The next stage of the City Link project is replacement of the ageing Wellington Street central bus station in a new underground Busport. Funded by the State Government and the City of Perth, the City Busport Alliance (the PTA, Brookfield Multiplex and BG&E) will deliver the cover-and-cut construction project in 2016. Busport will be accessible to passengers by three separate entrances at ground level and connect seamlessly to the underground bus station and on to the underground rail station and via underground pedestrian passageways to the city streets.
At the airport, the new rail link will be a final element infrastructure following on from major privately funded $1 billion transformation of the airport itself by its private enterprise operator to consolidate all commercial air services into one precinct, and completion of the largest infrastructure project undertaken by Main Roads WA to upgrade the roads surrounding Perth Airport including the Tonkin and Leach Highways. The $1 billion-dollar Gateway Project, funded by the Federal and State Governments, is driven by the expected doubling of passenger air travel and road freight over the next decade, and the airport’s redevelopment project.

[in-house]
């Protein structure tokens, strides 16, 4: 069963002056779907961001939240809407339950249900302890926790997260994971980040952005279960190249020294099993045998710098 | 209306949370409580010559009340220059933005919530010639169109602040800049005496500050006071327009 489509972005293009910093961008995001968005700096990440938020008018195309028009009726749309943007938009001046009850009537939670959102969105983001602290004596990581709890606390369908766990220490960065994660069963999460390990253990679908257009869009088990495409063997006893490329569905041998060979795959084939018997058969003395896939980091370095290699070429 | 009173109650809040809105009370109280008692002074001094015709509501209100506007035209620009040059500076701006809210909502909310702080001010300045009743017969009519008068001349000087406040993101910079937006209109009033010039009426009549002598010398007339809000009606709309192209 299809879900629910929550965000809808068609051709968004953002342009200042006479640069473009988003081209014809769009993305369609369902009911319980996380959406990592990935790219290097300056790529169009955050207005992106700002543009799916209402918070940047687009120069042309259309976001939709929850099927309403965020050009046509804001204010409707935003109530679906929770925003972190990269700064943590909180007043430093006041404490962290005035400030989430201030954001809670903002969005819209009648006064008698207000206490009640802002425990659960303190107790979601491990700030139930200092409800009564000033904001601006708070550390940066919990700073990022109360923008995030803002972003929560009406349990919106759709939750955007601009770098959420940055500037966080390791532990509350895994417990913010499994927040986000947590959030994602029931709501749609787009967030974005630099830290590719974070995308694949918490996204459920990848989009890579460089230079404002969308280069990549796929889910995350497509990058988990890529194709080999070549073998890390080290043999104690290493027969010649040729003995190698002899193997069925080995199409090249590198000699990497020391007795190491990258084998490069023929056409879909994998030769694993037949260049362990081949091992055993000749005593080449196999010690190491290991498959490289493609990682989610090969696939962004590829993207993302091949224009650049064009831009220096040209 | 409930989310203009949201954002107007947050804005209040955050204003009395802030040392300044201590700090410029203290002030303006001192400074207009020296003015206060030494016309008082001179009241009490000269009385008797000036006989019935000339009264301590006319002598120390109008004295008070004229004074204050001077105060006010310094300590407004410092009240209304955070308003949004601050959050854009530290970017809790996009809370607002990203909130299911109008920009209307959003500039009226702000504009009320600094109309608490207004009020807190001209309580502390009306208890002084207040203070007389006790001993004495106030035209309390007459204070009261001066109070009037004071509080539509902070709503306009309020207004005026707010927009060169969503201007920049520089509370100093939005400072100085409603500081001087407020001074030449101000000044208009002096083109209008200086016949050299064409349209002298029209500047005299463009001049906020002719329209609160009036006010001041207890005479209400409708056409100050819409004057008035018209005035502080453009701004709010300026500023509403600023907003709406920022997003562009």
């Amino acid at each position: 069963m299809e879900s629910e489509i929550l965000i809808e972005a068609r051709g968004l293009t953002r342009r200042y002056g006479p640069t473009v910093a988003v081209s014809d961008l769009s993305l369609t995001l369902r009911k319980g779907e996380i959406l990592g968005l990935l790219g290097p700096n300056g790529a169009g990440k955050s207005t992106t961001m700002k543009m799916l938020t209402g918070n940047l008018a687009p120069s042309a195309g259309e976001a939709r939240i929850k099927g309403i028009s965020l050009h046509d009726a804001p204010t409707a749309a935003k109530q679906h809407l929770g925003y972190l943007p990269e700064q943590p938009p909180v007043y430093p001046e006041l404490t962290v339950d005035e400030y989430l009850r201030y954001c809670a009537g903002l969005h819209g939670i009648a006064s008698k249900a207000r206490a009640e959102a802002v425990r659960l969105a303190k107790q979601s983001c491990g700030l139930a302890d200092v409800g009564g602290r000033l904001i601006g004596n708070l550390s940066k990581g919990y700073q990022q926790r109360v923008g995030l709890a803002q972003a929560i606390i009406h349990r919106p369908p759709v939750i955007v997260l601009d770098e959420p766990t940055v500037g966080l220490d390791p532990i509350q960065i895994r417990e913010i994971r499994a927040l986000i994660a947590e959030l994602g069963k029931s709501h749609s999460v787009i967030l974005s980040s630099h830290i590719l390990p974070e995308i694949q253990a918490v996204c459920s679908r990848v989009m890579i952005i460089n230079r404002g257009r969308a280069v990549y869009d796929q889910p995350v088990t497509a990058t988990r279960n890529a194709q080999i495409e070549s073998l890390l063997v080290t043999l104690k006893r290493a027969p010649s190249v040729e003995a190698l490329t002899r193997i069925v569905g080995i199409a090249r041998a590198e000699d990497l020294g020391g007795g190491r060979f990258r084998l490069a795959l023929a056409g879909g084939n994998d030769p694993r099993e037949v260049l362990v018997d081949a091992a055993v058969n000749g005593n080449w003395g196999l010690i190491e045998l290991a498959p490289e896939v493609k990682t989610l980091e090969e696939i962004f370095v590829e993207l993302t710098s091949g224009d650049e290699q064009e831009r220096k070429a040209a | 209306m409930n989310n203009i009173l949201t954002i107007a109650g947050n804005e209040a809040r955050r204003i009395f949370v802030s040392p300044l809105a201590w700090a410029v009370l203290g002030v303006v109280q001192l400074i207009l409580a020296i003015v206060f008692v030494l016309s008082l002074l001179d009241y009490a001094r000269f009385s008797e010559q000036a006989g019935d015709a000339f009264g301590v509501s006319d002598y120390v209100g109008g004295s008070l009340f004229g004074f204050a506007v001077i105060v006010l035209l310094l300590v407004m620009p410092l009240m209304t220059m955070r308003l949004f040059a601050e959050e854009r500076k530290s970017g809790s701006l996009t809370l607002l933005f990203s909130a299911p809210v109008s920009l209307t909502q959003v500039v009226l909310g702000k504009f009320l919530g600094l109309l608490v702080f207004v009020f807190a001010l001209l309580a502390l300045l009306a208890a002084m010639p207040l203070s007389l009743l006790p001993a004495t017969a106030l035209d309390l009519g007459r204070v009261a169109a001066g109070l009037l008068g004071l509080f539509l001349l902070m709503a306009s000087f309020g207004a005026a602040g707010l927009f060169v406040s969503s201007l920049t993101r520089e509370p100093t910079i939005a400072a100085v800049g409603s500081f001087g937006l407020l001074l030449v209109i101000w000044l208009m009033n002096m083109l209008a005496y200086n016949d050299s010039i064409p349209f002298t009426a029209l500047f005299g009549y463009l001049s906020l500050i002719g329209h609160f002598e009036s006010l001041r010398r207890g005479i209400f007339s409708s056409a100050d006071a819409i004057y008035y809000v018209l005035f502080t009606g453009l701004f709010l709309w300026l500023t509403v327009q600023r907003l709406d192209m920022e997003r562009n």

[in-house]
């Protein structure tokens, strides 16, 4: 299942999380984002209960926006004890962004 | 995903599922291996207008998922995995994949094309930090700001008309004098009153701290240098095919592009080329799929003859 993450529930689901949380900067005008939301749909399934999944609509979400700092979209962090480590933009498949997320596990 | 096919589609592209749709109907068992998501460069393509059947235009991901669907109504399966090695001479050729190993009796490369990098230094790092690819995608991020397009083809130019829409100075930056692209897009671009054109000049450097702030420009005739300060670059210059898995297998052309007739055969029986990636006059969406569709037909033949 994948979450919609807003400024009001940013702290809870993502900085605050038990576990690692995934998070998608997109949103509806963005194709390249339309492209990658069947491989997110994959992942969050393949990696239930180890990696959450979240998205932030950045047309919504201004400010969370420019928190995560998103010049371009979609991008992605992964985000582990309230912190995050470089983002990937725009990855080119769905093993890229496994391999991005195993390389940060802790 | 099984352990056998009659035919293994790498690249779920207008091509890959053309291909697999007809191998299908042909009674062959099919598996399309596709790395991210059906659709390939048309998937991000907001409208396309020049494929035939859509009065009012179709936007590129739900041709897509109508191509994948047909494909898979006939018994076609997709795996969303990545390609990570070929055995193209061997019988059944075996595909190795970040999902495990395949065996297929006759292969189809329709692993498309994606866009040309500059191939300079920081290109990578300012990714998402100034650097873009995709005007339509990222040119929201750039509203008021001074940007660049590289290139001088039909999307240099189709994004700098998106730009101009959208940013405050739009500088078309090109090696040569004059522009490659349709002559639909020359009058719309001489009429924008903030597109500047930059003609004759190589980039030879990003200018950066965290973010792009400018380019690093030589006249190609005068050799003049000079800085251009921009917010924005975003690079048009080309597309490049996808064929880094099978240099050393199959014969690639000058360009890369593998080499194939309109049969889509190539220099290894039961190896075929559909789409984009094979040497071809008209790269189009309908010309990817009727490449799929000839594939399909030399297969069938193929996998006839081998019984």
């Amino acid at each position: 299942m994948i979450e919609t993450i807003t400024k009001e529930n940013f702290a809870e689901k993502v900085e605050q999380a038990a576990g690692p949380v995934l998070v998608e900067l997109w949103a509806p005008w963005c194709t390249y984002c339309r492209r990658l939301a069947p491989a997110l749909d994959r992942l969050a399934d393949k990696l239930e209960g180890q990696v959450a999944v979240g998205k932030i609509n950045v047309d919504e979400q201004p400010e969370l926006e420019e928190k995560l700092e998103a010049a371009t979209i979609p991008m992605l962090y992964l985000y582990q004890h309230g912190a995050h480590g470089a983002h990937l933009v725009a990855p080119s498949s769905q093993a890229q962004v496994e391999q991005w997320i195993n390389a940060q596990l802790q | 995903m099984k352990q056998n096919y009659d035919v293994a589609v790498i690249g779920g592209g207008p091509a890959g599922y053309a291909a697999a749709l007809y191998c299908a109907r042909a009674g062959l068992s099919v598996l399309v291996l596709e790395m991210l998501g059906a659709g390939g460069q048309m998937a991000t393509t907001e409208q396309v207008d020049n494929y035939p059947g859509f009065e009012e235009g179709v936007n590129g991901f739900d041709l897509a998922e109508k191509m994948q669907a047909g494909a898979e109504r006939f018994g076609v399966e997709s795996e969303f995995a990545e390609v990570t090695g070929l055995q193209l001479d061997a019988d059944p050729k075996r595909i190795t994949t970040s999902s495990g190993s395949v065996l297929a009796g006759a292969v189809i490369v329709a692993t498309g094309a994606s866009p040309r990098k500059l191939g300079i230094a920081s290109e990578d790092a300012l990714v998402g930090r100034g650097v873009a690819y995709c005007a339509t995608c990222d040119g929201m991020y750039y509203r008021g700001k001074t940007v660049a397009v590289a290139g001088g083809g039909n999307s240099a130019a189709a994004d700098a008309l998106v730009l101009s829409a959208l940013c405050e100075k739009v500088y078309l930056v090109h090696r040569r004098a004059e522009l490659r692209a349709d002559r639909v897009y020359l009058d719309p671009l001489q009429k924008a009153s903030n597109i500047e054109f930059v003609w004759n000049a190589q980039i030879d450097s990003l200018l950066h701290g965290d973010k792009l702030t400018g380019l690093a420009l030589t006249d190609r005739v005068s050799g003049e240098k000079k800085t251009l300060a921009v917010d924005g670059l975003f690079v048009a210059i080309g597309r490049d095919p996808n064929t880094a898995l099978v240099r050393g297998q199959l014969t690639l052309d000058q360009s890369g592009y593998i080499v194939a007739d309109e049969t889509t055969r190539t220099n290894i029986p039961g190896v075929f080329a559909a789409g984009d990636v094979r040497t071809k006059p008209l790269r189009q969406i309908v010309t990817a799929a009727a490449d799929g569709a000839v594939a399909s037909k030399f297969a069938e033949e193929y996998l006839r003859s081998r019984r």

When WA Premier Colin Barnett confirmed the Forrestfield-Airport Rail Link project, he said the State Government would use government asset sales to help pay for the project. Premier Barnett’s call for a Federal Government contribution for the project is reported as having fallen on deaf ears, with Australia’s Prime Minister Tony Abbott saying he would not fund passenger rail projects. The three new stations on the line are expected to accommodate 20,000 passengers a day.
As the shortlisted bidders prepare to submit costed proposals, the first major contract on the project has been progressing since September 2014 when Golder Associates began a programme of geological investigation along the route for the PTA. The link will be the longest twin bored tunnels in the State and work has progressed to drill 14 boreholes from barges for the Swan River crossing and with more than 100 bore holes, 70 monitoring wells, penetration tests, test pits and pump test wells installed as part of the geotechnical investigations along the remainder of the 8.5km long alignment and its three new stations.